British wildlife heavyweights hail the arrival of our chicks

As you will already know, our peregrine chicks (or eyasses as they are technically known) hatched this week. For those of you who missed it, here is a video of the fourth chick on its way out…


Since then we’ve had some really positive comments about our work from three of the UK’s most prominent names in wildlife television.

Here are some of their comments:

“I was delighted to hear that the eggs in Nottingham’s famous city centre peregrine nest have hatched.  With thousands of people viewing the family each day, the webcam gives people an amazing opportunity to see these wonderful creatures at close quarters. Nottinghamshire Wildlife Trust has been working with Nottingham Trent University to protect these birds for years but the webcams help bring its work directly into people’s homes and places of work.  I’ve heard that when Nottinghamshire Wildlife Trust posts an update about the birds on its website, the city grinds to halt as everyone stops what they are doing so they can watch the webcam! This project is a great example of how The Wildlife Trusts protect wildlife on people’s doorsteps.”
Bill Oddie, Author, Naturalist and TV Presenter

“Congratulations on the new arrivals.  I’ve been checking the website every morning and it was a great thrill to see the first chick. I wish them all well.”
Tony Soper, Co-founder of the BBC Natural History Unit www.tonysoper.com

“Superb! Such great pictures.”
Chris Packham, Naturalist and TV Presenter (sent from his Twitter account)

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82 Responses to British wildlife heavyweights hail the arrival of our chicks

  1. It was so lovely to see that as when I first noticed the fourth chick had hatched would have not been long after this action which I missed. So seeing this recording was lovely to watch. Thank you.

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  2. lisa waby says:

    Will you be reporting the numbers of the racing pigeon rings that are in the nest to the RPRA when the chicks have gone so that the owners know what has happend to there birds?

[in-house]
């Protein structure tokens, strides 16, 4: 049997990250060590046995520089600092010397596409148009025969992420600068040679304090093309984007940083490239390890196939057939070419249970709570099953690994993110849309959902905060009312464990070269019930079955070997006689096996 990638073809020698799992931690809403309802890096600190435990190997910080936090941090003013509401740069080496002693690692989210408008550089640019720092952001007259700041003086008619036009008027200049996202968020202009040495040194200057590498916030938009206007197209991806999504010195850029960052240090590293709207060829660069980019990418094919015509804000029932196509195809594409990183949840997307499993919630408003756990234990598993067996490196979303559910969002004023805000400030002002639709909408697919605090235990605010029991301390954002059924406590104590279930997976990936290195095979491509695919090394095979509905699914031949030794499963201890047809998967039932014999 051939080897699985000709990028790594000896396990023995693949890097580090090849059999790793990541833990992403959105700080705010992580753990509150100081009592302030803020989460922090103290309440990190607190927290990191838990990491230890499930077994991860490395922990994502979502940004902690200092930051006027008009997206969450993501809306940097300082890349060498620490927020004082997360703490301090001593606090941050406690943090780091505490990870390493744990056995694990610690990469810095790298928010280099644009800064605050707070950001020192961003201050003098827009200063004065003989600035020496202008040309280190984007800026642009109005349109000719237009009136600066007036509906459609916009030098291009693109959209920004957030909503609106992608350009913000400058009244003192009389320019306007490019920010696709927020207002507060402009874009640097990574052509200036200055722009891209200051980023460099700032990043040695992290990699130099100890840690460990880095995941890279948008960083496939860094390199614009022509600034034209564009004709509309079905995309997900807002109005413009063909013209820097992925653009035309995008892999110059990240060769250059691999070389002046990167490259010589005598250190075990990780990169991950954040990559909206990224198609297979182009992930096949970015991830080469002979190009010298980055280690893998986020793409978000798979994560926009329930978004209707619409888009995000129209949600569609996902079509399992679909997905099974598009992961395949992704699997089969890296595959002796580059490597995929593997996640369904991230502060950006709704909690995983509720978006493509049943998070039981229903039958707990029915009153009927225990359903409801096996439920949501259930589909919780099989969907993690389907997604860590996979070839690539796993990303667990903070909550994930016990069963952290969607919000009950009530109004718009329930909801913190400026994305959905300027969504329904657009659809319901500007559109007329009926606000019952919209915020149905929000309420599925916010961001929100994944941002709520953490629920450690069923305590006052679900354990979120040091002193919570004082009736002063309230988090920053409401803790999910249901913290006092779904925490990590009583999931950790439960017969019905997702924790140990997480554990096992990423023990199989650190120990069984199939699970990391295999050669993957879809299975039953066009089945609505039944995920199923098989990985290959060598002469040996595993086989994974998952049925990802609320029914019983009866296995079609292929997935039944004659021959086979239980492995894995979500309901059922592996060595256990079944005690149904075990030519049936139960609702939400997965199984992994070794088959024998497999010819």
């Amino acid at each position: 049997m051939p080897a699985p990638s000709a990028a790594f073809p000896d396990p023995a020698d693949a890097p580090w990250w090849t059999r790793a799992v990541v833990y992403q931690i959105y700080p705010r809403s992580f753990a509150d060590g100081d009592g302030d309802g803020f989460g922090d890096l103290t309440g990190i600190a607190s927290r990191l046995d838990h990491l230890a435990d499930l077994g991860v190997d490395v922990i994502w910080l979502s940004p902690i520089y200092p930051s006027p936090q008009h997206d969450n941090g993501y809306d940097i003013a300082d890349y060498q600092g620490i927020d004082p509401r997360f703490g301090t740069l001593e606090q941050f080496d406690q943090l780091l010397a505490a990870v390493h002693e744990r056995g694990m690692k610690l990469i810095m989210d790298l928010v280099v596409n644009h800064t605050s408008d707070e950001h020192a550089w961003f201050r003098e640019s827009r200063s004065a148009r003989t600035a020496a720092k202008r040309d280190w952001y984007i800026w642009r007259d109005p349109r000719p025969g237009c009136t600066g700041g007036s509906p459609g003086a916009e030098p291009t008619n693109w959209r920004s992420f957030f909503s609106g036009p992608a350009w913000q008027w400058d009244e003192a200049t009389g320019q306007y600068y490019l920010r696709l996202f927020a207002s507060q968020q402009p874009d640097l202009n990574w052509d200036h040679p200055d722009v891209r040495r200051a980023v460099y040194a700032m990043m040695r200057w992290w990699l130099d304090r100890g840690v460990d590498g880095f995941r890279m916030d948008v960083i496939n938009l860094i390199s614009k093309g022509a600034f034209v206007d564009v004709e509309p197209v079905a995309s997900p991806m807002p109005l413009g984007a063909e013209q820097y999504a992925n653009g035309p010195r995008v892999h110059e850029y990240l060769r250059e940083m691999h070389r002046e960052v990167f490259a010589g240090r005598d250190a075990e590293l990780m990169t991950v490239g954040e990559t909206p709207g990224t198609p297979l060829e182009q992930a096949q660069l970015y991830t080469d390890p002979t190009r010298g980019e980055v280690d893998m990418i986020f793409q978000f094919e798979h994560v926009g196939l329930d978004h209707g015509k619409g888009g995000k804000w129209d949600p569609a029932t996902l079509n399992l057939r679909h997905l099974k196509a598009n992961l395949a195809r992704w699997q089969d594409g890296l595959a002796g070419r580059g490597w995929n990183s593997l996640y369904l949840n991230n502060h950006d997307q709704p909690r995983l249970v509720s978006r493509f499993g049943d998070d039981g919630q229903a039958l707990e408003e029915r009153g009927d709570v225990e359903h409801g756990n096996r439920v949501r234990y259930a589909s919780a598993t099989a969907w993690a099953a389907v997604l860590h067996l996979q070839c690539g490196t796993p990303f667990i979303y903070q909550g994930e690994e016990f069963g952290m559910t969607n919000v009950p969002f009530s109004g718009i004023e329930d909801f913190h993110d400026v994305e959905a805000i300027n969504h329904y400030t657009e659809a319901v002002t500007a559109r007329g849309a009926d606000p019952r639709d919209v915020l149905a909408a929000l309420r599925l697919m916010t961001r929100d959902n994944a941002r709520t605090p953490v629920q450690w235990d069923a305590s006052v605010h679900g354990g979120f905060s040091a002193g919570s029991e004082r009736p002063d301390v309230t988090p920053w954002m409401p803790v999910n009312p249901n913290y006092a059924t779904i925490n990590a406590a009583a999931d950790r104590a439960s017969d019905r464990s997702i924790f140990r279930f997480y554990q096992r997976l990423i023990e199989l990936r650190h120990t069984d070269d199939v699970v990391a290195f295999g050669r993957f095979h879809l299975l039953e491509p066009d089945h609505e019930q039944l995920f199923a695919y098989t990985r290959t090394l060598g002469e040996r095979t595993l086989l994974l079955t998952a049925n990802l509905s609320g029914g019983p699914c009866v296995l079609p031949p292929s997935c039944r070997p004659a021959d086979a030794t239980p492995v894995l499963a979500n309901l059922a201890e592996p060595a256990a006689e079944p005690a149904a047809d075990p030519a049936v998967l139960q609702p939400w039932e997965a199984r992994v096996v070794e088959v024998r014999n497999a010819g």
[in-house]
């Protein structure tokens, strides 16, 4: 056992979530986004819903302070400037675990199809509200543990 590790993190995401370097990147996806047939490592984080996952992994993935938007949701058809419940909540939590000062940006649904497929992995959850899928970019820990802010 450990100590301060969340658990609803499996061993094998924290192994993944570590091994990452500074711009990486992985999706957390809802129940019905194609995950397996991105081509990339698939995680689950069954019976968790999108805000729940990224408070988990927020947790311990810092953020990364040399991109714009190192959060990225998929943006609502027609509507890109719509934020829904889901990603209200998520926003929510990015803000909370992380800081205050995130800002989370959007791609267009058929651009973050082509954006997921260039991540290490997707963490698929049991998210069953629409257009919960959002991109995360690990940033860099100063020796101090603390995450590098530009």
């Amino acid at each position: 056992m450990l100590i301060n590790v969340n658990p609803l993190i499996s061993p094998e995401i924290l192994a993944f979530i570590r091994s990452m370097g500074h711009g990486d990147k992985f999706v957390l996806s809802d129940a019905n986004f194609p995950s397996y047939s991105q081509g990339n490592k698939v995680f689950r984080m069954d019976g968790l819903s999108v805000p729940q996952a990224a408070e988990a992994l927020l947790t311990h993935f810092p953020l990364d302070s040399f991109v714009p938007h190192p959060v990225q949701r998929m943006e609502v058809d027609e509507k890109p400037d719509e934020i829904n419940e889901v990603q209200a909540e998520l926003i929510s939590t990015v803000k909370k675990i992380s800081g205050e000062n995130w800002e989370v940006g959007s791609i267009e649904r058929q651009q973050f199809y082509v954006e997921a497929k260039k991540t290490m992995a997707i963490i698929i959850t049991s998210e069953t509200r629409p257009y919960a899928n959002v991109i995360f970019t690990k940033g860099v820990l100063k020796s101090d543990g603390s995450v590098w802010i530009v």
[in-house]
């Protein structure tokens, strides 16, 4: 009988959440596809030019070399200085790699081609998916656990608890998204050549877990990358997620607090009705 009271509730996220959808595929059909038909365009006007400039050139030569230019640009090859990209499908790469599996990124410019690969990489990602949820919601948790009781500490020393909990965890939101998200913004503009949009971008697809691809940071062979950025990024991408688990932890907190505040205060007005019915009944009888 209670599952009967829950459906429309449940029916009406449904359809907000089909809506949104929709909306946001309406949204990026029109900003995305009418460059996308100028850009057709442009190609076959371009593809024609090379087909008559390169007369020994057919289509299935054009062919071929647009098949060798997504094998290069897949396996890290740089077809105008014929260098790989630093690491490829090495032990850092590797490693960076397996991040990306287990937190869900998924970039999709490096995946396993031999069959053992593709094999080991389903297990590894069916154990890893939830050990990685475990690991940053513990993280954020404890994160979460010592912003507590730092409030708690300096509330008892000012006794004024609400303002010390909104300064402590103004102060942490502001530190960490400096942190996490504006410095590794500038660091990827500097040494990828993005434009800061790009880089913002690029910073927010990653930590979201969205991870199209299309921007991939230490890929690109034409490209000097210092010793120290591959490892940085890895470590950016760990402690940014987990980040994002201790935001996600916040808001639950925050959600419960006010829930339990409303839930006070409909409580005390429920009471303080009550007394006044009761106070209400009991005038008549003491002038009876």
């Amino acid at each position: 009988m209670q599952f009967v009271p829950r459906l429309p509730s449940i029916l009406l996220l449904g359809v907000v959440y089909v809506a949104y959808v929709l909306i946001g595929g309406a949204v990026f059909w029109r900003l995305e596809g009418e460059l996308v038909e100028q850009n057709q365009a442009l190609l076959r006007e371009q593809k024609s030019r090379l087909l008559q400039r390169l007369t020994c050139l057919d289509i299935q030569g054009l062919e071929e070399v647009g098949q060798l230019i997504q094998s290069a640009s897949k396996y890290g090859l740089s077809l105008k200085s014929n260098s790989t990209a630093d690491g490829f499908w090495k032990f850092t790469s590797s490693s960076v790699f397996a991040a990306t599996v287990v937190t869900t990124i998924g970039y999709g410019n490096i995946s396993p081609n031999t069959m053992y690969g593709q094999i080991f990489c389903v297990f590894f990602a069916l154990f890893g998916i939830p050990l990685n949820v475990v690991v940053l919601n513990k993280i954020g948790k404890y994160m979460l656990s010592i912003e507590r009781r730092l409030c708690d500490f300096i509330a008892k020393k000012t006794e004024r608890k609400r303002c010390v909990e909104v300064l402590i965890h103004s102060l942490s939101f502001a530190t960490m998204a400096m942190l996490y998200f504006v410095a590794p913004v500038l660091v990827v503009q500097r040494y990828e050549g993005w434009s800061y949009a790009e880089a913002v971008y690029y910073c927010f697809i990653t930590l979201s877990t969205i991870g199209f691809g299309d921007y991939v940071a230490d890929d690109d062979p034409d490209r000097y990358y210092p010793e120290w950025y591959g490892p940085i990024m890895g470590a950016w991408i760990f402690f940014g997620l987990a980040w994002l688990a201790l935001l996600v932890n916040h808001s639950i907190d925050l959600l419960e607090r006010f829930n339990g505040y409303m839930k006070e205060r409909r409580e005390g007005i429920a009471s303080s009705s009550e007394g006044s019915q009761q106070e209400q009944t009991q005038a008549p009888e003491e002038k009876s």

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    • daventu says:

      Hi there, thanks for your comment. Yes, any rings found at the end of the year are logged here – http://www.rpra.org/StraysReportingForm/tabid/105/Default.aspx.

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      • jim shaw says:

        I bet you don,t report them, because of the amount they are taking

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      • The Zuffler says:

        I hope you inform us of the amount of racing pigeon rings found within the nest. This should go some way in dispelling the myth that racing pigeons are constantly taken by these birds. As a falconer I once informed a racing pigeon trainer he was releasing his pigeons next to where I fly (not for one instance thinking my falcon would take one – in straight line flight the racing pigeon is much faster, but I don’t want confrontation). His attitude was very flippant to say the least and continued (and still does) release his pigeons next to where I train my falcons.

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      • The Zuffler says:

        I would also like to point out, as a falconer, I love nothing more than to see these wonderful birds in there own habitat, wherever they make home.